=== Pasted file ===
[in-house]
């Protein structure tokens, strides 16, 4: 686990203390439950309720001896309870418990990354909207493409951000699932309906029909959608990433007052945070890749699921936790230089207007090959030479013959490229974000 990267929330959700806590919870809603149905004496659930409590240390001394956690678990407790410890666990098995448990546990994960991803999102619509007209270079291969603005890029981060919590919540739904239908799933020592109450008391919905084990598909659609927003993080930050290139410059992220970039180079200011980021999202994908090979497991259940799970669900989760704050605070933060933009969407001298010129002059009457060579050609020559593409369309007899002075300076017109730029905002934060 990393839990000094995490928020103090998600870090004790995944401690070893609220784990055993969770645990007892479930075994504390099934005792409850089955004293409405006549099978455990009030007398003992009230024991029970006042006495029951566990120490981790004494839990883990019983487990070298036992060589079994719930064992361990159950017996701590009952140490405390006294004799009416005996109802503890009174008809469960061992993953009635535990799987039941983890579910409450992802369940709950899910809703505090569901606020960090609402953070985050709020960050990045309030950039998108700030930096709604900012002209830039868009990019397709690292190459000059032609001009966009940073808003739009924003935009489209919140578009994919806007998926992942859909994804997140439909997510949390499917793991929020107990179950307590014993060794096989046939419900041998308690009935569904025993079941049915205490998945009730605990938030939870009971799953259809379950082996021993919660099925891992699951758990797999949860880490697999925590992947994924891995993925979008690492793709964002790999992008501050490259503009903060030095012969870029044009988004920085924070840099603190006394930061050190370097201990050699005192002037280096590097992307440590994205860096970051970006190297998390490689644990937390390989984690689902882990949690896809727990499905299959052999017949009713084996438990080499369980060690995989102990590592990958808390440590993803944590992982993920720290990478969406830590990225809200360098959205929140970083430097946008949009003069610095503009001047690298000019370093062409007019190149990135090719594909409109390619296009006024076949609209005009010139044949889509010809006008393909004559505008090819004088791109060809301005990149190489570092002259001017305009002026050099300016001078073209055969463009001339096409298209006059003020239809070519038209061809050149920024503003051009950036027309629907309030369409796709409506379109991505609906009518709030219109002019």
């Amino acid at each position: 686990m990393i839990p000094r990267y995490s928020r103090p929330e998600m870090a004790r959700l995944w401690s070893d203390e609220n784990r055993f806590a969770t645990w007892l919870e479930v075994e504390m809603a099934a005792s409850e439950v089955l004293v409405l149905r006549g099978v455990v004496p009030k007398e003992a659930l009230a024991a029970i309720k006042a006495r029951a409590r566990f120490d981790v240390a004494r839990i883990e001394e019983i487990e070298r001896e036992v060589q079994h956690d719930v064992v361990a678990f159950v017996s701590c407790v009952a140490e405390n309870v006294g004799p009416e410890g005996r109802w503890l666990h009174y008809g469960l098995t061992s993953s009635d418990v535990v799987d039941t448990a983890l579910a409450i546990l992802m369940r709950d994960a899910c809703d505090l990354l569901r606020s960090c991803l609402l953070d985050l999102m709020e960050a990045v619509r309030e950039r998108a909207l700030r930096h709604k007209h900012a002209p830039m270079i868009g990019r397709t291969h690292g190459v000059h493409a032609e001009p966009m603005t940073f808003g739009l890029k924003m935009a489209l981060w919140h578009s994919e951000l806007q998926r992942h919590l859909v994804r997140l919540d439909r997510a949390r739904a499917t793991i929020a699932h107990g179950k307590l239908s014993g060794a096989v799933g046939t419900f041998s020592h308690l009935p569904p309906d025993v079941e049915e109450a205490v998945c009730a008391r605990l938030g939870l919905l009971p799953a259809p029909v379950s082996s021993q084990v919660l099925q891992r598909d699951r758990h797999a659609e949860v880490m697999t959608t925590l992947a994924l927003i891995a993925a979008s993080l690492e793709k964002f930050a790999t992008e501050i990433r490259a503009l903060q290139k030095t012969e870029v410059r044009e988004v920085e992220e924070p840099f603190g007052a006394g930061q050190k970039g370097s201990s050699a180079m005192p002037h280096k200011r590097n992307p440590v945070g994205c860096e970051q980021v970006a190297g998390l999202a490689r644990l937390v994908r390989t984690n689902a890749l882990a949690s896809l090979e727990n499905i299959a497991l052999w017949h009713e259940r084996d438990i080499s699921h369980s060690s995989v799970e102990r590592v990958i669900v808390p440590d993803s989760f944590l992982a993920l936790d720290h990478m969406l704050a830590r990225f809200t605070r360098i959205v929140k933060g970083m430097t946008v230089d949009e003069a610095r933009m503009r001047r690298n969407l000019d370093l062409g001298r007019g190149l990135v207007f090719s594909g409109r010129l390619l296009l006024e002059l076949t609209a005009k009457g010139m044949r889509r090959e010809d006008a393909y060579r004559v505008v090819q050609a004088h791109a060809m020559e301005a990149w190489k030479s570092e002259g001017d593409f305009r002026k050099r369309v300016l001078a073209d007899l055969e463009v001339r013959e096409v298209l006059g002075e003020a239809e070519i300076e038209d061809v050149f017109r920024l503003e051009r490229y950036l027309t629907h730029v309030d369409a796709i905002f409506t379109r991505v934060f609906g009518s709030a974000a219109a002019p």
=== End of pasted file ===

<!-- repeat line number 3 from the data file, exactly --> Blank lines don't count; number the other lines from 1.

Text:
């Amino acid at each position: 686990m990393i839990p000094r990267y995490s928020r103090p929330e998600m870090a004790r959700l995944w401690s070893d203390e609220n784990r055993f806590a969770t645990w007892l919870e479930v075994e504390m809603a099934a005792s409850e439950v089955l004293v409405l149905r006549g099978v455990v004496p009030k007398e003992a659930l009230a024991a029970i309720k006042a006495r029951a409590r566990f120490d981790v240390a004494r839990i883990e001394e019983i487990e070298r001896e036992v060589q079994h956690d719930v064992v361990a678990f159950v017996s701590c407790v009952a140490e405390n309870v006294g004799p009416e410890g005996r109802w503890l666990h009174y008809g469960l098995t061992s993953s009635d418990v535990v799987d039941t448990a983890l579910a409450i546990l992802m369940r709950d994960a899910c809703d505090l990354l569901r606020s960090c991803l609402l953070d985050l999102m709020e960050a990045v619509r309030e950039r998108a909207l700030r930096h709604k007209h900012a002209p830039m270079i868009g990019r397709t291969h690292g190459v000059h493409a032609e001009p966009m603005t940073f808003g739009l890029k924003m935009a489209l981060w919140h578009s994919e951000l806007q998926r992942h919590l859909v994804r997140l919540d439909r997510a949390r739904a499917t793991i929020a699932h107990g179950k307590l239908s014993g060794a096989v799933g046939t419900f041998s020592h308690l009935p569904p309906d025993v079941e049915e109450a205490v998945c009730a008391r605990l938030g939870l919905l009971p799953a259809p029909v379950s082996s021993q084990v919660l099925q891992r598909d699951r758990h797999a659609e949860v880490m697999t959608t925590l992947a994924l927003i891995a993925a979008s993080l690492e793709k964002f930050a790999t992008e501050i990433r490259a503009l903060q290139k030095t012969e870029v410059r044009e988004v920085e992220e924070p840099f603190g007052a006394g930061q050190k970039g370097s201990s050699a180079m005192p002037h280096k200011r590097n992307p440590v945070g994205c860096e970051q980021v970006a190297g998390l999202a490689r644990l937390v994908r390989t984690n689902a890749l882990a949690s896809l090979e727990n499905i299959a497991l052999w017949h009713e259940r084996d438990i080499s699921h369980s060690s995989v799970e102990r590592v990958i669900v808390p440590d993803s989760f944590l992982a993920l936790d720290h990478m969406l704050a830590r990225f809200t605070r360098i959205v929140k933060g970083m430097t946008v230089d949009e003069a610095r933009m503009r001047r690298n969407l000019d370093l062409g001298r007019g190149l990135v207007f090719s594909g409109r010129l390619l296009l006024e002059l076949t609209a005009k009457g010139m044949r889509r090959e010809d006008a393909y060579r004559v505008v090819q050609a004088h791109a060809m020559e301005a990149w190489k030479s570092e002259g001017d593409f305009r002026k050099r369309v300016l001078a073209d007899l055969e463009v001339r013959e096409v298209l006059g002075e003020a239809e070519i300076e038209d061809v050149f017109r920024l503003e051009r490229y950036l027309t629907h730029v309030d369409a796709i905002f409506t379109r991505v934060f609906g009518s709030a974000a219109a002019p």